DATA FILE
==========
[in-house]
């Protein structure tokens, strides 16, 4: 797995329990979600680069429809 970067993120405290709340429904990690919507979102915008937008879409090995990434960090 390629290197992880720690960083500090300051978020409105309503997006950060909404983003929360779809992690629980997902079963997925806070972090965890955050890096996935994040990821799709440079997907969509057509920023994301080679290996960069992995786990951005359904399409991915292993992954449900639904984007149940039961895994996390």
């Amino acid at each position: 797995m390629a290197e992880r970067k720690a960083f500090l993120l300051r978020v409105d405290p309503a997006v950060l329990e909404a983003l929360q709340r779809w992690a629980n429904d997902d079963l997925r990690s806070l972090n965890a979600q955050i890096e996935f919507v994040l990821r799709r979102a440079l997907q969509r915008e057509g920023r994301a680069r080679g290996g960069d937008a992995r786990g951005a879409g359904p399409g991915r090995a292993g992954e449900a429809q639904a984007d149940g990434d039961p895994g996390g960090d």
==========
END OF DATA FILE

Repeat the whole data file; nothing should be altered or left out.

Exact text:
[in-house]
């Protein structure tokens, strides 16, 4: 797995329990979600680069429809 970067993120405290709340429904990690919507979102915008937008879409090995990434960090 390629290197992880720690960083500090300051978020409105309503997006950060909404983003929360779809992690629980997902079963997925806070972090965890955050890096996935994040990821799709440079997907969509057509920023994301080679290996960069992995786990951005359904399409991915292993992954449900639904984007149940039961895994996390």
């Amino acid at each position: 797995m390629a290197e992880r970067k720690a960083f500090l993120l300051r978020v409105d405290p309503a997006v950060l329990e909404a983003l929360q709340r779809w992690a629980n429904d997902d079963l997925r990690s806070l972090n965890a979600q955050i890096e996935f919507v994040l990821r799709r979102a440079l997907q969509r915008e057509g920023r994301a680069r080679g290996g960069d937008a992995r786990g951005a879409g359904p399409g991915r090995a292993g992954e449900a429809q639904a984007d149940g990434d039961p895994g996390g960090d």